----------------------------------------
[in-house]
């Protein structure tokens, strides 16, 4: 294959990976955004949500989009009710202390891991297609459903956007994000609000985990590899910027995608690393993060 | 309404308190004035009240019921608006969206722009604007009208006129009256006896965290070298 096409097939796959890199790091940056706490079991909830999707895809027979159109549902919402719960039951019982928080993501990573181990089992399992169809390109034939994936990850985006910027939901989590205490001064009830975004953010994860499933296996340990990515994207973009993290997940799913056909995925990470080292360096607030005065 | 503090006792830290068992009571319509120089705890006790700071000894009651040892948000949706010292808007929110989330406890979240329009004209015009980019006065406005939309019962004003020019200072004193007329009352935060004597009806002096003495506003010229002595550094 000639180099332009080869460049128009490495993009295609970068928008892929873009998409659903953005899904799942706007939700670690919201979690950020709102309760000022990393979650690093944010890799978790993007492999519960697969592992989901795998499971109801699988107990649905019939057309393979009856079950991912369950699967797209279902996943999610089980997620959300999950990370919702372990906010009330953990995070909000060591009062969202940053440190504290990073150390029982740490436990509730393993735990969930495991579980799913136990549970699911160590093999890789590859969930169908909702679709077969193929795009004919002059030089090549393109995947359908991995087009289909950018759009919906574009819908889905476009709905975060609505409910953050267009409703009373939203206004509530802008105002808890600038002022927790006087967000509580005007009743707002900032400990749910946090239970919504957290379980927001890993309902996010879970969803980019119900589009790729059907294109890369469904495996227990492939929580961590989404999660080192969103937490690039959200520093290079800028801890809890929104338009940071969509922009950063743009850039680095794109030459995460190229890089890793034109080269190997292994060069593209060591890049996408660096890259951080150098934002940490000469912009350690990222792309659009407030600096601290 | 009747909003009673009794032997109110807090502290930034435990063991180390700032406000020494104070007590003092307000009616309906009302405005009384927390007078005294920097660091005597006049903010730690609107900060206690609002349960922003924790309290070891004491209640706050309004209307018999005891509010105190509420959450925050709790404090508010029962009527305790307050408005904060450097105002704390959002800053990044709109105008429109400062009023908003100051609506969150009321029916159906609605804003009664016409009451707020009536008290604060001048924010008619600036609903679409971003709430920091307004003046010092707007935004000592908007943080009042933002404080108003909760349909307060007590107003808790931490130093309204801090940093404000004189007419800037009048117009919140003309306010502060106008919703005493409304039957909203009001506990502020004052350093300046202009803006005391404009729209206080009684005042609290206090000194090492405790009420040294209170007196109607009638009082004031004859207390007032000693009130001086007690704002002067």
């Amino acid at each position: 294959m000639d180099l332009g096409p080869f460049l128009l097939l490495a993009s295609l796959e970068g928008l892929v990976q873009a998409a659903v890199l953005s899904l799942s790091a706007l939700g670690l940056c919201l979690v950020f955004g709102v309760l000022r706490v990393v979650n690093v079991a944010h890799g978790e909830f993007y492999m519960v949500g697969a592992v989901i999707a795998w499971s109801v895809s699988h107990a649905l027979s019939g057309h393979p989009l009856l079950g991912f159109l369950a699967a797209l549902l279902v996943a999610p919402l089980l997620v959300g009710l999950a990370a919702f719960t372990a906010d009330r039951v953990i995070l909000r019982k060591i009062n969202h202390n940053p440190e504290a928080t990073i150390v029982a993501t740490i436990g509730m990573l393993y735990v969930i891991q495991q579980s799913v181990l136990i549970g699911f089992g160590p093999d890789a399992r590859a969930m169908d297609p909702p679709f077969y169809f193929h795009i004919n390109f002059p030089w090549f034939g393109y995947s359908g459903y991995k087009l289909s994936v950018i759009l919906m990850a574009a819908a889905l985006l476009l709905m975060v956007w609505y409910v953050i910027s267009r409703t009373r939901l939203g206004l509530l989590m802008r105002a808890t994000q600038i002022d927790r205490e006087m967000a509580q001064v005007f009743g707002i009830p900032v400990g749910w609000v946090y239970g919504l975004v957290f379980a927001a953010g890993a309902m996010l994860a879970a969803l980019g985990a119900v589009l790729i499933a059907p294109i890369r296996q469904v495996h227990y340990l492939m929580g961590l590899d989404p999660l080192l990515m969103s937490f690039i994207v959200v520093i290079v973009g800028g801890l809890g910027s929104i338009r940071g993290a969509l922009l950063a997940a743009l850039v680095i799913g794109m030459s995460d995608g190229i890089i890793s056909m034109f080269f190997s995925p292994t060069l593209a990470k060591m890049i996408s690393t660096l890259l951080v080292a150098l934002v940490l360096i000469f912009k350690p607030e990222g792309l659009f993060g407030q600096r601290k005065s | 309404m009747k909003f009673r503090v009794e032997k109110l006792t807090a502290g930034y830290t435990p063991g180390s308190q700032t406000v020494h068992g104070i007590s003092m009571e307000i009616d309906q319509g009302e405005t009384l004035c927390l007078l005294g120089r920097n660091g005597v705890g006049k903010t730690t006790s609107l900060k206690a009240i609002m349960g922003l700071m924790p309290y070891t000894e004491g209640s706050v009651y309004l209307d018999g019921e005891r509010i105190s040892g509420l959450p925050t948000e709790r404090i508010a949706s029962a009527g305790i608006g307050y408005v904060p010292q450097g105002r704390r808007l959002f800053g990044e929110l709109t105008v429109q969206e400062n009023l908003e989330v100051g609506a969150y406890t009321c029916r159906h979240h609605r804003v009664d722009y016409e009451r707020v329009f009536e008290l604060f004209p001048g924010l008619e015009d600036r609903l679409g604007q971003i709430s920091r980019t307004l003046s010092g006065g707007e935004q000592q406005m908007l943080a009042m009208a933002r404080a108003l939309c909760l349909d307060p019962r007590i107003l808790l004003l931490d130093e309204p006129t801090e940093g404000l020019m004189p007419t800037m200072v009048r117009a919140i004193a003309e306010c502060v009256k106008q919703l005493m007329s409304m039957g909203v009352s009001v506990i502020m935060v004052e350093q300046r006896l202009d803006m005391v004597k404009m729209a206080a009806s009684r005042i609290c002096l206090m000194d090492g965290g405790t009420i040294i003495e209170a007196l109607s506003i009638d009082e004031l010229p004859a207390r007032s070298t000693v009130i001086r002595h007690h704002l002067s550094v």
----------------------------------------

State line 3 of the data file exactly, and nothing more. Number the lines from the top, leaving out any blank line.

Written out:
């Amino acid at each position: 294959m000639d180099l332009g096409p080869f460049l128009l097939l490495a993009s295609l796959e970068g928008l892929v990976q873009a998409a659903v890199l953005s899904l799942s790091a706007l939700g670690l940056c919201l979690v950020f955004g709102v309760l000022r706490v990393v979650n690093v079991a944010h890799g978790e909830f993007y492999m519960v949500g697969a592992v989901i999707a795998w499971s109801v895809s699988h107990a649905l027979s019939g057309h393979p989009l009856l079950g991912f159109l369950a699967a797209l549902l279902v996943a999610p919402l089980l997620v959300g009710l999950a990370a919702f719960t372990a906010d009330r039951v953990i995070l909000r019982k060591i009062n969202h202390n940053p440190e504290a928080t990073i150390v029982a993501t740490i436990g509730m990573l393993y735990v969930i891991q495991q579980s799913v181990l136990i549970g699911f089992g160590p093999d890789a399992r590859a969930m169908d297609p909702p679709f077969y169809f193929h795009i004919n390109f002059p030089w090549f034939g393109y995947s359908g459903y991995k087009l289909s994936v950018i759009l919906m990850a574009a819908a889905l985006l476009l709905m975060v956007w609505y409910v953050i910027s267009r409703t009373r939901l939203g206004l509530l989590m802008r105002a808890t994000q600038i002022d927790r205490e006087m967000a509580q001064v005007f009743g707002i009830p900032v400990g749910w609000v946090y239970g919504l975004v957290f379980a927001a953010g890993a309902m996010l994860a879970a969803l980019g985990a119900v589009l790729i499933a059907p294109i890369r296996q469904v495996h227990y340990l492939m929580g961590l590899d989404p999660l080192l990515m969103s937490f690039i994207v959200v520093i290079v973009g800028g801890l809890g910027s929104i338009r940071g993290a969509l922009l950063a997940a743009l850039v680095i799913g794109m030459s995460d995608g190229i890089i890793s056909m034109f080269f190997s995925p292994t060069l593209a990470k060591m890049i996408s690393t660096l890259l951080v080292a150098l934002v940490l360096i000469f912009k350690p607030e990222g792309l659009f993060g407030q600096r601290k005065s | 309404m009747k909003f009673r503090v009794e032997k109110l006792t807090a502290g930034y830290t435990p063991g180390s308190q700032t406000v020494h068992g104070i007590s003092m009571e307000i009616d309906q319509g009302e405005t009384l004035c927390l007078l005294g120089r920097n660091g005597v705890g006049k903010t730690t006790s609107l900060k206690a009240i609002m349960g922003l700071m924790p309290y070891t000894e004491g209640s706050v009651y309004l209307d018999g019921e005891r509010i105190s040892g509420l959450p925050t948000e709790r404090i508010a949706s029962a009527g305790i608006g307050y408005v904060p010292q450097g105002r704390r808007l959002f800053g990044e929110l709109t105008v429109q969206e400062n009023l908003e989330v100051g609506a969150y406890t009321c029916r159906h979240h609605r804003v009664d722009y016409e009451r707020v329009f009536e008290l604060f004209p001048g924010l008619e015009d600036r609903l679409g604007q971003i709430s920091r980019t307004l003046s010092g006065g707007e935004q000592q406005m908007l943080a009042m009208a933002r404080a108003l939309c909760l349909d307060p019962r007590i107003l808790l004003l931490d130093e309204p006129t801090e940093g404000l020019m004189p007419t800037m200072v009048r117009a919140i004193a003309e306010c502060v009256k106008q919703l005493m007329s409304m039957g909203v009352s009001v506990i502020m935060v004052e350093q300046r006896l202009d803006m005391v004597k404009m729209a206080a009806s009684r005042i609290c002096l206090m000194d090492g965290g405790t009420i040294i003495e209170a007196l109607s506003i009638d009082e004031l010229p004859a207390r007032s070298t000693v009130i001086r002595h007690h704002l002067s550094v």